They assigned me to a cell, and I'm just in jail for the next three days. You're there all day, no watch, no clock, no nothing. I don't know what's going on, I couldn't talk to my friends, I made phone calls, but the phones barely worked. Automatically it's just set up for you to fail. Every two or three hours, I'm radioing in — it's a little button you could press to speak to whatever officer was working that shift and I'm just asking questions, trying to find out as much as possible because nobody was telling me anything. I was asking for a newspaper because they’re supposed to give you a newspaper and a bible to read. You're not giving me toilet paper either, like what's going on? I had to beg. They just take their time with everything, and it's just really an uncaring way of being. They're desensitized to it, so it's dehumanizing not only to the inmates but the guards too.
While I was in jail, my roommate back home found out exactly what happened that night at the party. He sent different accounts of the evening to the detective: from the venue owner, to the promoter, to my friends, all saying that I didn't commit this crime. The accuser said that he was assaulted by the DJ at the warehouse party, but I wasn't DJing that night. He said that the DJ who assaulted him was the size of a linebacker. I'm not the size of a linebacker either. Whoever the DJ was, obviously he is black, that's how I got caught up in this mess. It’s racially driven. And the only way for me to get out and try to clear my name was for me to be bailed out.
One of my friends is a lawyer, and she bailed me out on July 4. She told me that because of the way that the system works in Los Angeles, I probably would've been in there until my court date, which was on July 24. I would've been in jail for that entire time.
When I got out, I did a bunch of research on the criminal justice system and on the prison system and of course other things like slavery and how we got to this point where this is even possible and it pissed me off. Slavery really isn't dead, it is just in the form of mass incarceration now. Once you get locked up, you get assigned a job, and you work during your time in jail. I believe the country gets paid more for a criminal than they do a student. You make more money off a felon in jail than a student in college. Ronald Reagan introduced the evil with the war on drugs, but the Clintons took it to another level with the 1994 [Violent Crime Control and Law Enforcement Act]. Once that bill passed, money went to building more prisons and they needed more people to fill those prisons. So they made the laws tougher and they made it easier to get into jail. And I was just a part of that system.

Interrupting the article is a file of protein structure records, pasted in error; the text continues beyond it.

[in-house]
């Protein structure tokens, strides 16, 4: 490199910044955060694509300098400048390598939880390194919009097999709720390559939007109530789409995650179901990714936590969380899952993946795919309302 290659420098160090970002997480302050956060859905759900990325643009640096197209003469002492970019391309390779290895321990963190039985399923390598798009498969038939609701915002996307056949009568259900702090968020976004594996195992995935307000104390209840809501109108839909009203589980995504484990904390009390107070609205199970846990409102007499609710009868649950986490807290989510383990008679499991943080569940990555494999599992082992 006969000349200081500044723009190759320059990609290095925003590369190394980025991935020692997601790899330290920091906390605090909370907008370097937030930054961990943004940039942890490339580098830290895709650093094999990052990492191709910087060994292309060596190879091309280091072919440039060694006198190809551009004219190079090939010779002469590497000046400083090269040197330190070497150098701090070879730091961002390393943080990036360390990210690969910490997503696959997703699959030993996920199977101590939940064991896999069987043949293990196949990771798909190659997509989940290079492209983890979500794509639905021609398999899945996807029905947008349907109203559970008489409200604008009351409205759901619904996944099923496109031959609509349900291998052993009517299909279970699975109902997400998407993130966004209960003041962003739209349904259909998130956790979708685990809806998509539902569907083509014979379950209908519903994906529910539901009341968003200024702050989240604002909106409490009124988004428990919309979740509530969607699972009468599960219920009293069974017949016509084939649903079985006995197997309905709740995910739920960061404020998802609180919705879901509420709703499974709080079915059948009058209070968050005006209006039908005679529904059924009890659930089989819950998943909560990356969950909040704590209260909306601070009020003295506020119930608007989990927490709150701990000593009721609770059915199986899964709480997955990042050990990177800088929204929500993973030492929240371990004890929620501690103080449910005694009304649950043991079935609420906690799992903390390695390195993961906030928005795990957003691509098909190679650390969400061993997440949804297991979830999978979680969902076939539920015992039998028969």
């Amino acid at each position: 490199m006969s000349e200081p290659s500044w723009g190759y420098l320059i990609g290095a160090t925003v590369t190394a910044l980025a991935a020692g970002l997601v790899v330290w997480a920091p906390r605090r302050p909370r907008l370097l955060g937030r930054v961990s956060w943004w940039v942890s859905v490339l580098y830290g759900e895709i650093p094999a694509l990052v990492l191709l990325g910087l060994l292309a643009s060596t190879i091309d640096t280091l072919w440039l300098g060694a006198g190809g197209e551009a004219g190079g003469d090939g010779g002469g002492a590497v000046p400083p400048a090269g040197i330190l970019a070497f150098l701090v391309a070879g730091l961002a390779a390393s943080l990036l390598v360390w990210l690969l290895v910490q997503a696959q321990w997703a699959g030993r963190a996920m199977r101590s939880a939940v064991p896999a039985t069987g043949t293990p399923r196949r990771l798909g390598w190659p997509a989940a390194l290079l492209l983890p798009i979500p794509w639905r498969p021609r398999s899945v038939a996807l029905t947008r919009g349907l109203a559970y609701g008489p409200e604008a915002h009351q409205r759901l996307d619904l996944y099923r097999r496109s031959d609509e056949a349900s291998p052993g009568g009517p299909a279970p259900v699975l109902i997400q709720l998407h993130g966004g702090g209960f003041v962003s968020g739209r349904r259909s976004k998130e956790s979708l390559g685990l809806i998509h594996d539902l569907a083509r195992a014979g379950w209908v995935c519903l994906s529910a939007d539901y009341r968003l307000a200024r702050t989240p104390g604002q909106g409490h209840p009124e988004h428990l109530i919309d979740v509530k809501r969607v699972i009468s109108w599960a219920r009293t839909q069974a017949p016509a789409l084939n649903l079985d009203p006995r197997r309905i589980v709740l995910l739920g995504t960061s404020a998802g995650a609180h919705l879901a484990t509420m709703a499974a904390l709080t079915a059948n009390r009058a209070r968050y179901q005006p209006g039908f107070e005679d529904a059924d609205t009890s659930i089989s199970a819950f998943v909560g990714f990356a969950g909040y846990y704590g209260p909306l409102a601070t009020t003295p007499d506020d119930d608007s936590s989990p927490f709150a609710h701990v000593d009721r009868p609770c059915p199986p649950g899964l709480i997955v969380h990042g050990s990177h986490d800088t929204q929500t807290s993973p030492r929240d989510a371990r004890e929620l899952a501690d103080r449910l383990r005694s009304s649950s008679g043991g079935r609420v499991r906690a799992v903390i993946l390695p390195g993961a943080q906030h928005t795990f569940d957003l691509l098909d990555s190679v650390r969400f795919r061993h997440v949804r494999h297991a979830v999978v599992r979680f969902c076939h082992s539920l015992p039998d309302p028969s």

So from this experience is where I got those the images I produced. That's where I got the idea of me with whip lashings on my back like a slave — that's just how I felt when I was in there, and that's where the painting came from as well.
I was depressed after I got out of jail. I stayed in the house, I didn't wanna be around people, I didn't wanna DJ any parties, I was paranoid and scared. I didn't know what to do. I did not want to be around people. Is this guy gonna accuse me of something else? Who knows. I just didn't want to go back to jail again. I didn't wanna go back, so I put all that fuel into painting. The one thing that I had to do was I had to make something from this. That's what I learned from being an artist during this difficult time: you have to channel your emotions and create from that. And that's how you create your best work. Anything can be your muse at any time, and this whole experience was my muse.
It gave me a bigger purpose. I feel like I'm not on this Earth just for me anymore, but rather I'm the servant of higher cause and I have to start acting like that and I gotta start painting like that and making music like that and designing clothing that way, like with a purpose. It's coming from a different place now. It’s just more clear than ever before. I was used as an example and I wanna take that example and make something good out of it.
Once you deem yourself an artist, you have that platform. All these people hit me up saying it happened to them before and they never said nothing about it because they didn't think anything would come of it. All these black people telling me they been locked up for mistaken identity before like it's nothing, but if that happened to a white person, they're gonna talk about that shit and get their lawyers to sue and use their resources to make noise about that. So when these things happen to black people, it's like we're just made to be strong, like I’mma be strong about it. Fuck it, I'm just gonna move on. But NO, people NEED to hear this. We should have the opportunity to stand on the soap box and tell our problems like everyone else. Especially if we been wronged because of the system, we gotta speak up about that.
The system is not rehabilitative at all. The system is not made for us. It's been proven scientifically with medical evidence that jail is not rehabilitative at all. I already knew about the Watts Riots and Rodney King, and that the LAPD is trained by the military. So I was aware of how they treat people of color. The flaw in the system is the 13th Amendment. And the criminalization of people of color for the purpose of using them as workers for low pay. There needs to be other systems put in place that can make people rich without it having to be at the expense of black people. Because that's what it is. The flaw in the system is capitalism. They talk about sweatshops overseas but there's sweatshops here in America: its convicted felons working in there and you don't hear about it. And some of them are innocent.